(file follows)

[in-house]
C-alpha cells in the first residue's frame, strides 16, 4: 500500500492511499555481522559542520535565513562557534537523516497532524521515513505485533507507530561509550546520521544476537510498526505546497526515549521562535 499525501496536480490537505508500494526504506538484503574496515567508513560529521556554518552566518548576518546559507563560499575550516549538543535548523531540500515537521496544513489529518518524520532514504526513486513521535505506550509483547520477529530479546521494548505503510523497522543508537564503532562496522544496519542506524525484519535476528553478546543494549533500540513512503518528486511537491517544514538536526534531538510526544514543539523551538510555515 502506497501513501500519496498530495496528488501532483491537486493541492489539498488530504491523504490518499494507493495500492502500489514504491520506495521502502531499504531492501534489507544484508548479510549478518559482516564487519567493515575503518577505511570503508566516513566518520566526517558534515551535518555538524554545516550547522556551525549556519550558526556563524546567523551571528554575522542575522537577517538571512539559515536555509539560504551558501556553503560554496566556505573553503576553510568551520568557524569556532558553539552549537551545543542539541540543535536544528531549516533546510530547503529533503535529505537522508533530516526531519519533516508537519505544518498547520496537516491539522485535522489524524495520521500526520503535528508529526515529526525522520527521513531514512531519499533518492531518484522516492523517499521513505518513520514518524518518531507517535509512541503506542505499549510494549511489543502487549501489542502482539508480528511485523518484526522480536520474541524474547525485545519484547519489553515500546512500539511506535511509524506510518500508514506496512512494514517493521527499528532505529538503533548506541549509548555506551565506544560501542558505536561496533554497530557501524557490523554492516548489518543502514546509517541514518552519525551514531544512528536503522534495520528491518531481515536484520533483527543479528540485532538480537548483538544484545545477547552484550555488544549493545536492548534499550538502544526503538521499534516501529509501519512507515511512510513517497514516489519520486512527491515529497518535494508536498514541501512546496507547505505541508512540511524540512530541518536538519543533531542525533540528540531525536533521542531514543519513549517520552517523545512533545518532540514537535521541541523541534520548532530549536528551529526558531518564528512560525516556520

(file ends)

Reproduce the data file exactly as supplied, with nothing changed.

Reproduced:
[in-house]
C-alpha cells in the first residue's frame, strides 16, 4: 500500500492511499555481522559542520535565513562557534537523516497532524521515513505485533507507530561509550546520521544476537510498526505546497526515549521562535 499525501496536480490537505508500494526504506538484503574496515567508513560529521556554518552566518548576518546559507563560499575550516549538543535548523531540500515537521496544513489529518518524520532514504526513486513521535505506550509483547520477529530479546521494548505503510523497522543508537564503532562496522544496519542506524525484519535476528553478546543494549533500540513512503518528486511537491517544514538536526534531538510526544514543539523551538510555515 502506497501513501500519496498530495496528488501532483491537486493541492489539498488530504491523504490518499494507493495500492502500489514504491520506495521502502531499504531492501534489507544484508548479510549478518559482516564487519567493515575503518577505511570503508566516513566518520566526517558534515551535518555538524554545516550547522556551525549556519550558526556563524546567523551571528554575522542575522537577517538571512539559515536555509539560504551558501556553503560554496566556505573553503576553510568551520568557524569556532558553539552549537551545543542539541540543535536544528531549516533546510530547503529533503535529505537522508533530516526531519519533516508537519505544518498547520496537516491539522485535522489524524495520521500526520503535528508529526515529526525522520527521513531514512531519499533518492531518484522516492523517499521513505518513520514518524518518531507517535509512541503506542505499549510494549511489543502487549501489542502482539508480528511485523518484526522480536520474541524474547525485545519484547519489553515500546512500539511506535511509524506510518500508514506496512512494514517493521527499528532505529538503533548506541549509548555506551565506544560501542558505536561496533554497530557501524557490523554492516548489518543502514546509517541514518552519525551514531544512528536503522534495520528491518531481515536484520533483527543479528540485532538480537548483538544484545545477547552484550555488544549493545536492548534499550538502544526503538521499534516501529509501519512507515511512510513517497514516489519520486512527491515529497518535494508536498514541501512546496507547505505541508512540511524540512530541518536538519543533531542525533540528540531525536533521542531514543519513549517520552517523545512533545518532540514537535521541541523541534520548532530549536528551529526558531518564528512560525516556520